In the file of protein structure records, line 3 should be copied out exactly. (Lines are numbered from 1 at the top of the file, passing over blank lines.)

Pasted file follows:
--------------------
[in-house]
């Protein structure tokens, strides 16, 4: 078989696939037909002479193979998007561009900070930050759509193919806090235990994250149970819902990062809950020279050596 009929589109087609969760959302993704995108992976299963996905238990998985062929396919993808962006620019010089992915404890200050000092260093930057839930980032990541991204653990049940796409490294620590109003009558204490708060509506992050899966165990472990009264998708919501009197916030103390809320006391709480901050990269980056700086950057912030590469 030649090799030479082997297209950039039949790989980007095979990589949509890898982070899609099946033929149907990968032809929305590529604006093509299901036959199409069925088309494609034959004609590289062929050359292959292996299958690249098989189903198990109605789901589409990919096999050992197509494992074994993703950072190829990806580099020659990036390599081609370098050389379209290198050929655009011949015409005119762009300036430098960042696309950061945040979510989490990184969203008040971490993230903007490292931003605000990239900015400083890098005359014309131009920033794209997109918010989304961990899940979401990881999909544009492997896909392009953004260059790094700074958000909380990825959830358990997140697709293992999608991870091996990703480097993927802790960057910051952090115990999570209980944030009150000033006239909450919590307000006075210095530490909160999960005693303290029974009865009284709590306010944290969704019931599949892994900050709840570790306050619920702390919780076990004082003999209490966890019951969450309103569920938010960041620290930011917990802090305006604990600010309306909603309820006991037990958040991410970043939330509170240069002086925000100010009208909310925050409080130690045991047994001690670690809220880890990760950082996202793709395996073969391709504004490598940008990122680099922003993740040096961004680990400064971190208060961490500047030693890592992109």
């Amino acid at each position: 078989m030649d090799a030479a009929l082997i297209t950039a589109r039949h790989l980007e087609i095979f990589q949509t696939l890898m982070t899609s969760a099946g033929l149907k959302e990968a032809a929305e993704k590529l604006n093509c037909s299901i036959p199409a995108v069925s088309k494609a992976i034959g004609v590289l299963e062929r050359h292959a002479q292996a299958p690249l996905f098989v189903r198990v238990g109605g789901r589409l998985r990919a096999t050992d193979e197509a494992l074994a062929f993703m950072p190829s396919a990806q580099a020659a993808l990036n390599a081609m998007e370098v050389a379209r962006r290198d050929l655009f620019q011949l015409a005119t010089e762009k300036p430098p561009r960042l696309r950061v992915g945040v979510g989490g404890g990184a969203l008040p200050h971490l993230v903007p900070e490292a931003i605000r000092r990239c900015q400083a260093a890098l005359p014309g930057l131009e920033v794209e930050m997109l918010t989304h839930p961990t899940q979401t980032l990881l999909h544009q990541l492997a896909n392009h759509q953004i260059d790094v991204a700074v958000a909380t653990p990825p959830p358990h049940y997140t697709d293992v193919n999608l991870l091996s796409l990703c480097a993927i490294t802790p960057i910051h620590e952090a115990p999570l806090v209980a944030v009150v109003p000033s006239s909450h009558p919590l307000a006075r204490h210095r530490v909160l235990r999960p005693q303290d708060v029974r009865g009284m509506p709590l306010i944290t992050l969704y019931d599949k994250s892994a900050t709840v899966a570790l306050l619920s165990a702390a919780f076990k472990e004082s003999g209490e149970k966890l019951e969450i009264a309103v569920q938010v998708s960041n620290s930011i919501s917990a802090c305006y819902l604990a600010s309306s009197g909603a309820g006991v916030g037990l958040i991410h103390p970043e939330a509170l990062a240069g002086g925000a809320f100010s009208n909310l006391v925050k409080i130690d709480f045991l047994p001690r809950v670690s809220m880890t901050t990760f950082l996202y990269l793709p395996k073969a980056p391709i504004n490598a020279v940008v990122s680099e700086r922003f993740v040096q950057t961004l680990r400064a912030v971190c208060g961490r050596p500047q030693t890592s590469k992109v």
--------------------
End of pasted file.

């Amino acid at each position: 078989m030649d090799a030479a009929l082997i297209t950039a589109r039949h790989l980007e087609i095979f990589q949509t696939l890898m982070t899609s969760a099946g033929l149907k959302e990968a032809a929305e993704k590529l604006n093509c037909s299901i036959p199409a995108v069925s088309k494609a992976i034959g004609v590289l299963e062929r050359h292959a002479q292996a299958p690249l996905f098989v189903r198990v238990g109605g789901r589409l998985r990919a096999t050992d193979e197509a494992l074994a062929f993703m950072p190829s396919a990806q580099a020659a993808l990036n390599a081609m998007e370098v050389a379209r962006r290198d050929l655009f620019q011949l015409a005119t010089e762009k300036p430098p561009r960042l696309r950061v992915g945040v979510g989490g404890g990184a969203l008040p200050h971490l993230v903007p900070e490292a931003i605000r000092r990239c900015q400083a260093a890098l005359p014309g930057l131009e920033v794209e930050m997109l918010t989304h839930p961990t899940q979401t980032l990881l999909h544009q990541l492997a896909n392009h759509q953004i260059d790094v991204a700074v958000a909380t653990p990825p959830p358990h049940y997140t697709d293992v193919n999608l991870l091996s796409l990703c480097a993927i490294t802790p960057i910051h620590e952090a115990p999570l806090v209980a944030v009150v109003p000033s006239s909450h009558p919590l307000a006075r204490h210095r530490v909160l235990r999960p005693q303290d708060v029974r009865g009284m509506p709590l306010i944290t992050l969704y019931d599949k994250s892994a900050t709840v899966a570790l306050l619920s165990a702390a919780f076990k472990e004082s003999g209490e149970k966890l019951e969450i009264a309103v569920q938010v998708s960041n620290s930011i919501s917990a802090c305006y819902l604990a600010s309306s009197g909603a309820g006991v916030g037990l958040i991410h103390p970043e939330a509170l990062a240069g002086g925000a809320f100010s009208n909310l006391v925050k409080i130690d709480f045991l047994p001690r809950v670690s809220m880890t901050t990760f950082l996202y990269l793709p395996k073969a980056p391709i504004n490598a020279v940008v990122s680099e700086r922003f993740v040096q950057t961004l680990r400064a912030v971190c208060g961490r050596p500047q030693t890592s590469k992109v």